US stocks posted their biggest gains in nearly two months yesterday as retail sales figures allayed fears over the economy that had driven a six-week slump in the market.
Many analysts said the rally was likely a one-day wonder. Though still weak, the retail sales data was not as bad as most had expected, which provided an excuse to buy after the market had neared its most oversold conditions in a year.
“It’s the long-term trend which is still disturbing,” said Alan Valdes, director of floor operations at DME Securities in New York. “If you look at the S&P 500, they’ve lost over $1 trillion (£610bn) in value since the beginning of May - that is telling.
“We were so oversold you had to see a plus day.”
Many headwinds remain, including concerns over debt problems in Europe and the United States, along with the expiration at the end of this month of the US Federal Reserve’s bond-buying program, which has been a key source of liquidity for markets.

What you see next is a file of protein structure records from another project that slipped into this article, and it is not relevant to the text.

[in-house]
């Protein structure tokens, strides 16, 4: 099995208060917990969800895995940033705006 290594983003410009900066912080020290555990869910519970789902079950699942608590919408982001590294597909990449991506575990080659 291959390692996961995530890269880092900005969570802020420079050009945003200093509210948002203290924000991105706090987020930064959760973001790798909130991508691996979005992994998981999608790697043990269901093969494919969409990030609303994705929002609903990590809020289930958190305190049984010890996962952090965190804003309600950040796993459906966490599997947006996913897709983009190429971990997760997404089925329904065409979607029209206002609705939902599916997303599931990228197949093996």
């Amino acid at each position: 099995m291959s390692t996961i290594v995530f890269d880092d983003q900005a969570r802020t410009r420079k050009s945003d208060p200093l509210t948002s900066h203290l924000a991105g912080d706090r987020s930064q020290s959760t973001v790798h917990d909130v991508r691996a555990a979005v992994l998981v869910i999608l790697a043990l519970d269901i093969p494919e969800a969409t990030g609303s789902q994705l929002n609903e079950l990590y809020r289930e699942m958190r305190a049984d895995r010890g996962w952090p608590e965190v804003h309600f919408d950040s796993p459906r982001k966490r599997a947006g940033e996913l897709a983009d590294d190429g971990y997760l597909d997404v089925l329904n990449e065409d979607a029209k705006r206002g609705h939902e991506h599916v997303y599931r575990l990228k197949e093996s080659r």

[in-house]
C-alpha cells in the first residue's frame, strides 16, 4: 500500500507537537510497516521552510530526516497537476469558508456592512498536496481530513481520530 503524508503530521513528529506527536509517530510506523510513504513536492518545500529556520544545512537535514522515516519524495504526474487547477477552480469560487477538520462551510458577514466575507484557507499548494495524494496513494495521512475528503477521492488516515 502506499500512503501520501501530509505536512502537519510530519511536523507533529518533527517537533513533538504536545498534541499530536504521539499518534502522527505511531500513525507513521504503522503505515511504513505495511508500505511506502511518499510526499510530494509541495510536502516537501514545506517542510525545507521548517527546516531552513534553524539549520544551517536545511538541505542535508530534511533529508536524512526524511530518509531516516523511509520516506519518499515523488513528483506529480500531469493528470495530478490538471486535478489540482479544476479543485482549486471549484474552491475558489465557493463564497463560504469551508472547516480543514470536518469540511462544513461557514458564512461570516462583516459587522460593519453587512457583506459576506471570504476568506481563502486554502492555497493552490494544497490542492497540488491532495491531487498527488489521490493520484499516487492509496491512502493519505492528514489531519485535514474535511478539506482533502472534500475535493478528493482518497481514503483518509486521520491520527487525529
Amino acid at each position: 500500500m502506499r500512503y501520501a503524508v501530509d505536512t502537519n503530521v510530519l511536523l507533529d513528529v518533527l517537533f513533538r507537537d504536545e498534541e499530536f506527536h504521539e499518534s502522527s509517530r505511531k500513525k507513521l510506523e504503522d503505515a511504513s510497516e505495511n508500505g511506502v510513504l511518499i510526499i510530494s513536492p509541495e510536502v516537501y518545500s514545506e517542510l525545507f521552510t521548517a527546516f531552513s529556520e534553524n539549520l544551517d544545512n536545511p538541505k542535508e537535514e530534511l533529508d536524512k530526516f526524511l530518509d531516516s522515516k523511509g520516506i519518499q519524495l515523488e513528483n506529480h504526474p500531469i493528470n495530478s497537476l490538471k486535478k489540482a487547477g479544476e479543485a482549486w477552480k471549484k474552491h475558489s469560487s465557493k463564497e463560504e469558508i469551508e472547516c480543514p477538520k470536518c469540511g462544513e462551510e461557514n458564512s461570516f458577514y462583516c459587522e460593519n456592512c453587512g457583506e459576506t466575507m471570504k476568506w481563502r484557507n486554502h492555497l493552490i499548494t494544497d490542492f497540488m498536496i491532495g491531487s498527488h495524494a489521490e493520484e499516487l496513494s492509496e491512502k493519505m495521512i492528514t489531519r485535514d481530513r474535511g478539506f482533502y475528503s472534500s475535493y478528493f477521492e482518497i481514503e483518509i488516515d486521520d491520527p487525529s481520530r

US retail sales declined for the first time in 11 months in May, but the fall was less than forecast. For details, see China data also helped to ease worries about global growth.
Gains were spread across the board, with the Morgan Stanley retail index, up 2.8 per cent, among the best performers. Energy also outperformed, with the S&P energy sector up 2 per cent as oil prices rose.
JC Penney jumped 17.5 per cent to $35.37 after the department store chain named Ron Johnson, Apple’s senior vice president of retail, as its new chief executive.
The Dow Jones industrial average gained 123.14 points, or 1.03 per cent, to 12,076.11. The Standard & Poor’s 500 Index rose 16.04 points, or 1.26 per cent, to 1,287.87. The Nasdaq Composite Index advanced 39.03 points, or 1.48 per cent, to 2,678.72.
Expectations for further selling this summer hovered in the background even as the market rallied.
Many investors are eyeing a possible retreat in the S&P 500 to its March low near the 1,250 level. The index closed flat on Monday after falling to near a three-month low last Friday.
That level could be seen as a near-term bottom and attract additional buyers, analysts have said.
The S&P 500 is down about 5.4 per cent from its high in early May as recent weak data sparked worries about the sustainability of an economic recovery.